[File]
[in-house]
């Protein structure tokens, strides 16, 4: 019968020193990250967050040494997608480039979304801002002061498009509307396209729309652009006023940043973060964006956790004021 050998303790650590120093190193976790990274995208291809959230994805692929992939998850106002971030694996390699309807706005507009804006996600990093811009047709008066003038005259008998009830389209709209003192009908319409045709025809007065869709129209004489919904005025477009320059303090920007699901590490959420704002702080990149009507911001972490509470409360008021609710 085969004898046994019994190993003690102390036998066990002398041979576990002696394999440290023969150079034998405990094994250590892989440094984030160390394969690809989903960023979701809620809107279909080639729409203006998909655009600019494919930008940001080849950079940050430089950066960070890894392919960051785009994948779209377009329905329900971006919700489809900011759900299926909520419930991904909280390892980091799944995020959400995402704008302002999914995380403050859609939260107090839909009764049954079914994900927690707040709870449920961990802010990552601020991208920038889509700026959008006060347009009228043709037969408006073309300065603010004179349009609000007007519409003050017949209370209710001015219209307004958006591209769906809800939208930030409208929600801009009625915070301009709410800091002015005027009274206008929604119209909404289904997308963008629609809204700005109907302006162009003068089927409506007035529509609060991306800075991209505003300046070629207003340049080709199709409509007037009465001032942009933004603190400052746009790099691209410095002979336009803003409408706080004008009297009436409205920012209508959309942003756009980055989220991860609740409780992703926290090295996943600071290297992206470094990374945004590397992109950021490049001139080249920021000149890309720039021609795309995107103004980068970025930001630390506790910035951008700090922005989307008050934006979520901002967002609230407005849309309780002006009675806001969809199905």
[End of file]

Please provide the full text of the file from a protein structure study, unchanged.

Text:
[in-house]
């Protein structure tokens, strides 16, 4: 019968020193990250967050040494997608480039979304801002002061498009509307396209729309652009006023940043973060964006956790004021 050998303790650590120093190193976790990274995208291809959230994805692929992939998850106002971030694996390699309807706005507009804006996600990093811009047709008066003038005259008998009830389209709209003192009908319409045709025809007065869709129209004489919904005025477009320059303090920007699901590490959420704002702080990149009507911001972490509470409360008021609710 085969004898046994019994190993003690102390036998066990002398041979576990002696394999440290023969150079034998405990094994250590892989440094984030160390394969690809989903960023979701809620809107279909080639729409203006998909655009600019494919930008940001080849950079940050430089950066960070890894392919960051785009994948779209377009329905329900971006919700489809900011759900299926909520419930991904909280390892980091799944995020959400995402704008302002999914995380403050859609939260107090839909009764049954079914994900927690707040709870449920961990802010990552601020991208920038889509700026959008006060347009009228043709037969408006073309300065603010004179349009609000007007519409003050017949209370209710001015219209307004958006591209769906809800939208930030409208929600801009009625915070301009709410800091002015005027009274206008929604119209909404289904997308963008629609809204700005109907302006162009003068089927409506007035529509609060991306800075991209505003300046070629207003340049080709199709409509007037009465001032942009933004603190400052746009790099691209410095002979336009803003409408706080004008009297009436409205920012209508959309942003756009980055989220991860609740409780992703926290090295996943600071290297992206470094990374945004590397992109950021490049001139080249920021000149890309720039021609795309995107103004980068970025930001630390506790910035951008700090922005989307008050934006979520901002967002609230407005849309309780002006009675806001969809199905």